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Behind the scenes at 'Our Town'
ARLINGTON The work of technical crews on stage plays often goes unnoticed, yet they are essential to the success of a show. Not only does stagecraft require special technical skills, it also requires an artistic mind.
"You have to be able to manipulate the visual elements of the production," said Scott Moberly, the director for the school's current high school play, "Our Town," and teacher of the stagecraft class at Arlington High School.
"It requires the ability to create certain moods and enhance costumes and sets," said Bob Nydegger, the technical director for the play.
The sets of this Thornton Wilder play are meant to be simple and few, which makes the lighting even more important. The lighting crew of the stagecraft class at Arlington High School is in charge of many things, including light cues which control what lights go on and where. Blue or yellow gels are put over lights to pull out the color and give it a glow. A syc covers the back wall of the stage and disperses light evenly. In the third act the stage is divided into living and dead, where the living are the ones that suffer while the dead are content. So blue light covers those that live and yellow tones bring out the relative happiness of the dead.
"I had a lot of fun with lighting cues because we made it look like [Emily] was walking off into the light," said Eden Moss, a junior in the stagecraft class.
"You have to know how to focus [light] on the ground so it is right in the air," she said.
Even the floor had to be designed. It is brown with black lines, but splattered with gray, yellow and black in a pattern designed by Moberly so the other spots of colors are added to make the color in the floor visible to the audience.
"The lights diffuse any color," Moberly explained.
Brittany Baugh, an AHS senior who is stage manager for "Our Town," explained the symbolism behind the pattern. The straight lines represent the homes of the two families in the play while the diagonal lines separate the homes from the rest of the set. The diagonals converge at the cemetery arch, which is modeled after the arch at Arlington Cemetery. The arch symbolizes the transition between life and death.
"Everyone goes through the arch at some point," Baugh said.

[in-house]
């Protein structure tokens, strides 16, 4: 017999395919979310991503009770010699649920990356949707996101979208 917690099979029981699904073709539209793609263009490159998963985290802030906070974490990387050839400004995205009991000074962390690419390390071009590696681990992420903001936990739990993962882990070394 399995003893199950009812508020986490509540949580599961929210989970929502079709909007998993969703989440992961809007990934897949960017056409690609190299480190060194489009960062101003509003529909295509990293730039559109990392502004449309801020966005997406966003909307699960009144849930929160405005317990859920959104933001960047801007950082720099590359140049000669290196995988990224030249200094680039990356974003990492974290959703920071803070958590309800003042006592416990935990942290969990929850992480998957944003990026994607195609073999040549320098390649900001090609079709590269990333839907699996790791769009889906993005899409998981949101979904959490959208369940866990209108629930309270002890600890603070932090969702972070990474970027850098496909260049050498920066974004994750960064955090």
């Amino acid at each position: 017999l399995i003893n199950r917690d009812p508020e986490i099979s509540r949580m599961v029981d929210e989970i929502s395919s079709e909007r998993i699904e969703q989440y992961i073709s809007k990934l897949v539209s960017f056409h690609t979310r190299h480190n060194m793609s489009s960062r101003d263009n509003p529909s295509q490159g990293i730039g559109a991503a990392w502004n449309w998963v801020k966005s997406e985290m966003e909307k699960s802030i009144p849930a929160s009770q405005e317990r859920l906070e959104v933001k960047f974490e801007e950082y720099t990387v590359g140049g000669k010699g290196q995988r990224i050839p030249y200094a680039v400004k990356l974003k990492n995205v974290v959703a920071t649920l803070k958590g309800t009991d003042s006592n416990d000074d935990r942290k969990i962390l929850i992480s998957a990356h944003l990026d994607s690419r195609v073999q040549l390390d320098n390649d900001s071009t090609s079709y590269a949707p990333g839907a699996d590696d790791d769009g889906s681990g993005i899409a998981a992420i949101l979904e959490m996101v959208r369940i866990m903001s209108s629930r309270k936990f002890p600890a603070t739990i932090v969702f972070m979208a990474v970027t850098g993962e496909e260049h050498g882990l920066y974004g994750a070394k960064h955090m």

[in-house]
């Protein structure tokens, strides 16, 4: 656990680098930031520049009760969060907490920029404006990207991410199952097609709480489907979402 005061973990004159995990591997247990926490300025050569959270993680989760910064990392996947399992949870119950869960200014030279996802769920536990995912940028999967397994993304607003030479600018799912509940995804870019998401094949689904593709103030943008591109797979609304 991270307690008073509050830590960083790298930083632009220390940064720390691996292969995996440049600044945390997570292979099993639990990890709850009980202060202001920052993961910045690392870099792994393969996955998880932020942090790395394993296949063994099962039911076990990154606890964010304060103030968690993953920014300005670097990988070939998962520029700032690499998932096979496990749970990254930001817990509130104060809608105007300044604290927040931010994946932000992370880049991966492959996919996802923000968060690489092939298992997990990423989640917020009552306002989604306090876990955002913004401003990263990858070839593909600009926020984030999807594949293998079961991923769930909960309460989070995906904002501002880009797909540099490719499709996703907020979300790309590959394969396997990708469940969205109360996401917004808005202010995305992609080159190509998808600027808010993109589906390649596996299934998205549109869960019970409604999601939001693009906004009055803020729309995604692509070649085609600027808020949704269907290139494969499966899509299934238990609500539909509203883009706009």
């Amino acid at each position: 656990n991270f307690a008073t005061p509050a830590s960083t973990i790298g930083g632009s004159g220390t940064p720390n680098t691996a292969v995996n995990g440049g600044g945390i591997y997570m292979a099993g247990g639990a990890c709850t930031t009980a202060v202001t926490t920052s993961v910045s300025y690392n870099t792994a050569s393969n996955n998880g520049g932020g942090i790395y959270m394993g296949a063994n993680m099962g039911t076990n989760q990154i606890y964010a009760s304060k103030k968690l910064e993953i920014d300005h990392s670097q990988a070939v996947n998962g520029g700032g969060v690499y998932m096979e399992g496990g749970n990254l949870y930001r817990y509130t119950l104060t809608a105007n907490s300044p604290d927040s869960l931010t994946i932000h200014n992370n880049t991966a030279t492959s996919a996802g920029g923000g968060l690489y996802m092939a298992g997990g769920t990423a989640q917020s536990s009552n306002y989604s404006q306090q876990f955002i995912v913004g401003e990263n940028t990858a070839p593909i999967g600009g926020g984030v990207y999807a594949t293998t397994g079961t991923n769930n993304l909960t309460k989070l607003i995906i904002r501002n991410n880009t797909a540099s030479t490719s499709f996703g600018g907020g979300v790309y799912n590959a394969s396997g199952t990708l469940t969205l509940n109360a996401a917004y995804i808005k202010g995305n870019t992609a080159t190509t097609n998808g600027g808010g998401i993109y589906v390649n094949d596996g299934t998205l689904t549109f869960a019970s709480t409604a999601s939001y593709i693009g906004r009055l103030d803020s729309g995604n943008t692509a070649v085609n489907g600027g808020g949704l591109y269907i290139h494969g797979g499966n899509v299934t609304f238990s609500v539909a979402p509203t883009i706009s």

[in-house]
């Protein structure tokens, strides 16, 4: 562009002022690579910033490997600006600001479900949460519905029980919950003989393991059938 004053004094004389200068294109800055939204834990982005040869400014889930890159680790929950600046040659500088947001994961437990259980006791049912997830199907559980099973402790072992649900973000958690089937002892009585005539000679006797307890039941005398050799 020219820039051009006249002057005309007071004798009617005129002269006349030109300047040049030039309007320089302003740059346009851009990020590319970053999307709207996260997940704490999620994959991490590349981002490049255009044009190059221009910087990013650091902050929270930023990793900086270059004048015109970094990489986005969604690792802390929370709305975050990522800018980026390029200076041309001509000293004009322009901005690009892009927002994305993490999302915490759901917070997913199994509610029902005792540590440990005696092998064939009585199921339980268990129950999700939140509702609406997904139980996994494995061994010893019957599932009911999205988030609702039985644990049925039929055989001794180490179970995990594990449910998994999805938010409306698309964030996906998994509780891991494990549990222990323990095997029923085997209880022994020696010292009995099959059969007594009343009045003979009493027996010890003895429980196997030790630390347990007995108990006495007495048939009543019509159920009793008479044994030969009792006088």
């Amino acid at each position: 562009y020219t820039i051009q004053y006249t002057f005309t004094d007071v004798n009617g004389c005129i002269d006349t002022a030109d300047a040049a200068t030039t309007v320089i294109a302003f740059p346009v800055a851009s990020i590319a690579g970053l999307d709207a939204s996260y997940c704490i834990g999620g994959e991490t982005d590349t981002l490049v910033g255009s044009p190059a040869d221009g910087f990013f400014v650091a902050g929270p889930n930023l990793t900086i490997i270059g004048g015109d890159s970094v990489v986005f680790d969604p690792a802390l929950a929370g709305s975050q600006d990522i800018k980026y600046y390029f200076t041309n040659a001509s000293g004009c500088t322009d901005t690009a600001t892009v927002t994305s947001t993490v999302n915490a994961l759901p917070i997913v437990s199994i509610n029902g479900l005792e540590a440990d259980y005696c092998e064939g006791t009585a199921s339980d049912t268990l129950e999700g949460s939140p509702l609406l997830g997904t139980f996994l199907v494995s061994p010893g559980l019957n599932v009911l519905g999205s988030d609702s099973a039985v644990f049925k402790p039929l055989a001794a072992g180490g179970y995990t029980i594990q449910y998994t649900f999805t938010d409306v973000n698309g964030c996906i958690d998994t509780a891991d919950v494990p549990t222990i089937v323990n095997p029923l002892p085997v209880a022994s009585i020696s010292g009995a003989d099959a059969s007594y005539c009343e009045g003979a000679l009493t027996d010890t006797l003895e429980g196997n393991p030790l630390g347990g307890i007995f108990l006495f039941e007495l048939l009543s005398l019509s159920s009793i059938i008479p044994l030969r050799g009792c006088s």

Steven White, a senior, helped design and build the sets. He said that some sets, like the staircases in "Our Town," are a challenge because the crew has to make sure they are sturdy enough to walk on.
White said he prefers stagecraft to woodshop.
"You get to learn more of the concepts," he explained.
Moss said that sometimes the correct instruments were not available and they had to come up with a new way to get the same effect.
Even then, there can be problems during performances as well as during construction.
One of the actors, senior Robert Peiffle who plays Dr. Gibbs in the play, said sometimes you have to improvise.
"If something goes wrong you have to roll with it," Peiffle said.
Moberly has been using the Byrnes Performing Arts Center for less than a year. The first high school play in the new PAC was the musical, "South Pacific," last fall.
"It is still a new space for me," Moberly said.
The Byrnes Performing Arts Center is not reserved for high school plays, which left the stagecraft class with only one and a half weeks to prepare the theater for the show. Despite the challenges, the people behind the scenes of "Our Town" still managed to enjoy themselves and help make the production a joy to watch.
"Although we are all really passionate about what we are doing, we have a lot of fun, too," Baugh said.
"Our Town," runs one more weekend at Byrnes Performing Arts Center, 18821 Crown Ridge Blvd., in Arlington, with shows starting at 7:30 p.m. on May 2 and 3. For information call AHS at 360-618-6300.
Safa Pinkens is a sophomore at Arlington High School who has a part in the chorus of the AHS play, "Our Town." She is working as an intern for The Arlington Times with periodic columns on events and activities at AHS during this spring quarter.